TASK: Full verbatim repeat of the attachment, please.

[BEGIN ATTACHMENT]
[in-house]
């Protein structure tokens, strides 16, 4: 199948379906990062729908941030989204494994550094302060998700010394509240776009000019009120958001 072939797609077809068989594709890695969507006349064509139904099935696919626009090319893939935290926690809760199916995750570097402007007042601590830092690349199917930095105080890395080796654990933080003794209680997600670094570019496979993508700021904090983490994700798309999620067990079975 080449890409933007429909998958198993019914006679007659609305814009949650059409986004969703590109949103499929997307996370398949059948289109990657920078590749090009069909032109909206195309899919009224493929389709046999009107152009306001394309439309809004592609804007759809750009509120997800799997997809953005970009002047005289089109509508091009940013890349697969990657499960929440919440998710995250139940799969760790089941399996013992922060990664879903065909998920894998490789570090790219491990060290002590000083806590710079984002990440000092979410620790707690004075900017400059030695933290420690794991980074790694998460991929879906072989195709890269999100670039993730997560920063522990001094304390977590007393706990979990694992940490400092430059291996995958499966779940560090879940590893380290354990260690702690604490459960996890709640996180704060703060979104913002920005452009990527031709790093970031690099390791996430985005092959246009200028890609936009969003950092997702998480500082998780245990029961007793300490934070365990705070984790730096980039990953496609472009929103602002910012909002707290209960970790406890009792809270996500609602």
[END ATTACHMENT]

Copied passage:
[in-house]
């Protein structure tokens, strides 16, 4: 199948379906990062729908941030989204494994550094302060998700010394509240776009000019009120958001 072939797609077809068989594709890695969507006349064509139904099935696919626009090319893939935290926690809760199916995750570097402007007042601590830092690349199917930095105080890395080796654990933080003794209680997600670094570019496979993508700021904090983490994700798309999620067990079975 080449890409933007429909998958198993019914006679007659609305814009949650059409986004969703590109949103499929997307996370398949059948289109990657920078590749090009069909032109909206195309899919009224493929389709046999009107152009306001394309439309809004592609804007759809750009509120997800799997997809953005970009002047005289089109509508091009940013890349697969990657499960929440919440998710995250139940799969760790089941399996013992922060990664879903065909998920894998490789570090790219491990060290002590000083806590710079984002990440000092979410620790707690004075900017400059030695933290420690794991980074790694998460991929879906072989195709890269999100670039993730997560920063522990001094304390977590007393706990979990694992940490400092430059291996995958499966779940560090879940590893380290354990260690702690604490459960996890709640996180704060703060979104913002920005452009990527031709790093970031690099390791996430985005092959246009200028890609936009969003950092997702998480500082998780245990029961007793300490934070365990705070984790730096980039990953496609472009929103602002910012909002707290209960970790406890009792809270996500609602």